3) interconnection services... this also gets paid to CL&P.

For all of the solar electricity that your panels generate, you pay neither generation nor delivery services.  However, as long as you are connected to the grid, you'll pay the CL&P fee which is currently $16 / month.

Assuming that you stay grid-connected, you can only avoid the generation and delivery services.  An example rate for these two services is $0.07 / kWh for generation and $0.05 / kWh for delivery, but check your bill to see exact numbers.

At $0.12 / kWh for 700 kWh / mo, you pay $85 per month for your electric bill.  That means you pay $1000 / yr for electricity.

$9400 / $1000 per year = 9.4 years payback

And with an estimated useful life of 20 to 25 years, this means that after ten years your electricity is free!

Ok, ok... it's a bit more complicated than that.  But this story is already really long.  And I imagine you're already bored.  :)  So I'll end it here and say... don't be shy about questioning me.  I'm trying to give you the basics, while giving the most pertinent details.  And when it comes to energy, this stuff tends to require lots of explanation.

Hope this was helpful.  Please be in touch!  If the Council approves the RFP response, I understand the State will be announcing their decision by July 31 with the program to occur from September 2013 to January 2014.  So things could start moving fast.

Tim White

p.s. In the interest of full disclosure, although I'm currently a full-time student at Yale's Environmental School, I'm interning this summer at CTs Clean Energy Finance and Investment Authority (CEFIA).  CEFIA is the quasi-public agency that is running the Solarize program.

* Four of the 169 towns participated in Solarize

Saturday, July 06, 2013

Cheshire properties - some GIS maps

Have you ever wondered about the owner of a particular property in Cheshire?

Or perhaps you've been curious where the new (post-2011) voting district lines have been drawn?

Or a variety of details about Cheshire properties, such as:

- Aquifer Protection Area
- Prime Farmland Soil
- FEMA Flood Zone
- Open Space
- Cheshire Zoning

If so, you can find details here.  And you should also be able to navigate to find other towns in the greater Waterbury area.

Tim White

Wednesday, July 03, 2013

Increasing the use of solar energy in Cheshire (2 of 3)

As I mentioned in my previous post, Connecticut faces some serious electricity problems.  This is due to our reliance on centralized generation (CG).  An alternative to the CG -- typically provided by nuclear, natural gas and coal-fired power plants -- is distributed generation (DG).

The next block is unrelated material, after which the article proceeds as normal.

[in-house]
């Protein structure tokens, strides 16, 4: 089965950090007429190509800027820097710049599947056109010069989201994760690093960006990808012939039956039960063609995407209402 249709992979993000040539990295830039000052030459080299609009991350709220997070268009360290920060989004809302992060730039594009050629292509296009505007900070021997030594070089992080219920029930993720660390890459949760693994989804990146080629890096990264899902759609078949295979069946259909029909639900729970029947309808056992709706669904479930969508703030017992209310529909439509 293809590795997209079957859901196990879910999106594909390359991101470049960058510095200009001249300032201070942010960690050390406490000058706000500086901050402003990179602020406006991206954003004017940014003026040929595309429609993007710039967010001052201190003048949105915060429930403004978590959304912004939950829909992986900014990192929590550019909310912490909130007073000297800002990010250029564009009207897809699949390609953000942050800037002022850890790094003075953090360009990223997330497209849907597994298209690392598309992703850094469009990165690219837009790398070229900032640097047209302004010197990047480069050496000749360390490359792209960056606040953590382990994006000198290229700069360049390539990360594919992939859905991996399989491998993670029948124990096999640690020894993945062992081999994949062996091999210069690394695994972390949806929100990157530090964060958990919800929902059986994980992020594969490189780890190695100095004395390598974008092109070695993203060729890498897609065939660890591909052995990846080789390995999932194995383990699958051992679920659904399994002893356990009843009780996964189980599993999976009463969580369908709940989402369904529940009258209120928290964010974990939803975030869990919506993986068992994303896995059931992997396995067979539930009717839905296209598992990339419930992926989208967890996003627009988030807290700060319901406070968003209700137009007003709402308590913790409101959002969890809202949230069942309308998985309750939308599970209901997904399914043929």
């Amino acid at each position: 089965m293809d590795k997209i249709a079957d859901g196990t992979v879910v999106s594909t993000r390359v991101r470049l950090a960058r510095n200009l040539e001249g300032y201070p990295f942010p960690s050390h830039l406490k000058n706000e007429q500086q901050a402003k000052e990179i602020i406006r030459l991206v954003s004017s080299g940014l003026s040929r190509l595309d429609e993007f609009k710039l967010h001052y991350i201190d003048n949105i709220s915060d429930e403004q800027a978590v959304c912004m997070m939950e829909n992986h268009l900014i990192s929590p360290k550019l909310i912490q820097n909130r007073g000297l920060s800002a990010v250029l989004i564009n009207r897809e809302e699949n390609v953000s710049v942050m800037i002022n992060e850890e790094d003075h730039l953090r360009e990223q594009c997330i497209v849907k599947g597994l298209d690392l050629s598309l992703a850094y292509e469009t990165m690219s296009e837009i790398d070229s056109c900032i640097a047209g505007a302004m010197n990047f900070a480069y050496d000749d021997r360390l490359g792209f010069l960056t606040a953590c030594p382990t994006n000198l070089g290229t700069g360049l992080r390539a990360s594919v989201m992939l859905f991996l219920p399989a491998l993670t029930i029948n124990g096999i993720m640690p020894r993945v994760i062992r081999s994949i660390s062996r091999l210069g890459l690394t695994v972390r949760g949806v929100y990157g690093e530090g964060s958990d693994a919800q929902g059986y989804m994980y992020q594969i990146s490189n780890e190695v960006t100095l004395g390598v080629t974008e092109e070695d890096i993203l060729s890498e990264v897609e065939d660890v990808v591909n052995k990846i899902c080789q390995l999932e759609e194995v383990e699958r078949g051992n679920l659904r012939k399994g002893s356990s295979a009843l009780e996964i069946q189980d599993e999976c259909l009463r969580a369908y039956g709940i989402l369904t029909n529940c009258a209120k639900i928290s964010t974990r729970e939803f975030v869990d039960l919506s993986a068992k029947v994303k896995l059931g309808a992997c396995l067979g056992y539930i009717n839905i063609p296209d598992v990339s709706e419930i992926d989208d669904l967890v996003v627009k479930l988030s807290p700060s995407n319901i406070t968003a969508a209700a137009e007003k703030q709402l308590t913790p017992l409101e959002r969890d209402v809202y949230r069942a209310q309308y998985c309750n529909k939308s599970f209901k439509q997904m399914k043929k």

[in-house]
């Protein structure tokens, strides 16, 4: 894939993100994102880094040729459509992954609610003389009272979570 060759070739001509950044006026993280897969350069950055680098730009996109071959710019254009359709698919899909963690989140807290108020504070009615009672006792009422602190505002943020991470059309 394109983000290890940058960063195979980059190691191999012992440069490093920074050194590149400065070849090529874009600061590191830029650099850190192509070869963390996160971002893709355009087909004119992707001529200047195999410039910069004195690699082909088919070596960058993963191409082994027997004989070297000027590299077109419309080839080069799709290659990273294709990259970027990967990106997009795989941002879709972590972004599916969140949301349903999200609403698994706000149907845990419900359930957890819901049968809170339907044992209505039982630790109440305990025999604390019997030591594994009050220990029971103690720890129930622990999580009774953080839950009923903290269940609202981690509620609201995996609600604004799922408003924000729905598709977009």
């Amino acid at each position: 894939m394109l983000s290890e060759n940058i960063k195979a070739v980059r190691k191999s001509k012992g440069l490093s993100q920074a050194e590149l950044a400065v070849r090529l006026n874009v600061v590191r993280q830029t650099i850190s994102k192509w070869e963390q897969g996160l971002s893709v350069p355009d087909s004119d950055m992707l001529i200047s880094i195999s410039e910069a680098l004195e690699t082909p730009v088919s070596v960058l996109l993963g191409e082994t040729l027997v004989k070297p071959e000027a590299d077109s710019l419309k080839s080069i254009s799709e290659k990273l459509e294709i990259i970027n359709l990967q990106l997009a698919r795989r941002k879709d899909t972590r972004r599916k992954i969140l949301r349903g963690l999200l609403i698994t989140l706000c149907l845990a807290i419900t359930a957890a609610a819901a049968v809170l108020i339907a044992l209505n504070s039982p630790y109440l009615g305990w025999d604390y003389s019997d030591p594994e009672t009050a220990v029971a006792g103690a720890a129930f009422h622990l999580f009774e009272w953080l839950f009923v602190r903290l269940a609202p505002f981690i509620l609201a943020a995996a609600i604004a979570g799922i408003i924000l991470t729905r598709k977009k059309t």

Probably the most common existing form of DG is a household generator.  (I quickly found a 4 kW generator online for $400, while a 7 kW generator is listed at $900.  Installation by an electrician may run the cost up to $2,000.)

Another -- and increasingly popular -- form of DG is solar electricity.  It's also known as a photovoltaic array or PV.  Solar electric is the cause of the Solarize CT campaign.  And it's the Solarize CT campaign that I hope to bring to Cheshire as Solarize Cheshire!

Why undertake a campaign?  Why bother?

The Solarize campaign concept began in Massachusetts and had demonstrable results.  So the State of CT decided to undertake a similar campaign to increase the use of solar electric in The Land of Steady Habits.

Thus far, the campaign has existed in three outreach phases:

- Phase 1 occurred from Sept 2012 to Jan 2013.

- Phase 2 is ongoing, beginning around April 2013 with a scheduled completion of July 2013.

- Phase 3 has not yet begun, though the State's RFP was issued about three weeks ago with a July 12th deadline... and the campaign to be undertaken from Sept 2013 to Jan 2014.

It's the current RFP of Phase 3 that has my interest because the program has shown clear results.

Not only has the program reduced the cost of solar by about $8,000 / home, it's also increased the number of homes getting solar electric installed by ten-fold.  That means more local jobs, rather than jobs in CG plants that will probably be both distant and have negative impacts on the environment.

$8,000 is a lot of money.  How do I get that savings?

A typical CT home buys about 7.1kW of solar electric.  Of CT's 169 towns, four participated in Solarize Phase 1.  Within those four towns, the average cost of one kW was about $3,800.  Within the other 165 towns, the average cost of one kW was about $4,900.

So instead of paying about $35,000 for your solar electric installation, you pay about $27,000.  And yes, at $27,000, the economics make sense.  Just consider what you pay for your monthly electric bill.

$27,000 is a lot of money.  How does that help me?

You probably pay around $100/mo to CL&P.  That translates to about $1200/yr.  And with an estimated 25 year life for solar electric panels, you'd get a payback at around 22 years.  But that's not accounting for benefits like the 30% federal income tax credit that you can take.

More on the numbers later.  I'll leave it here for now and try to elaborate further this weekend.

Tim White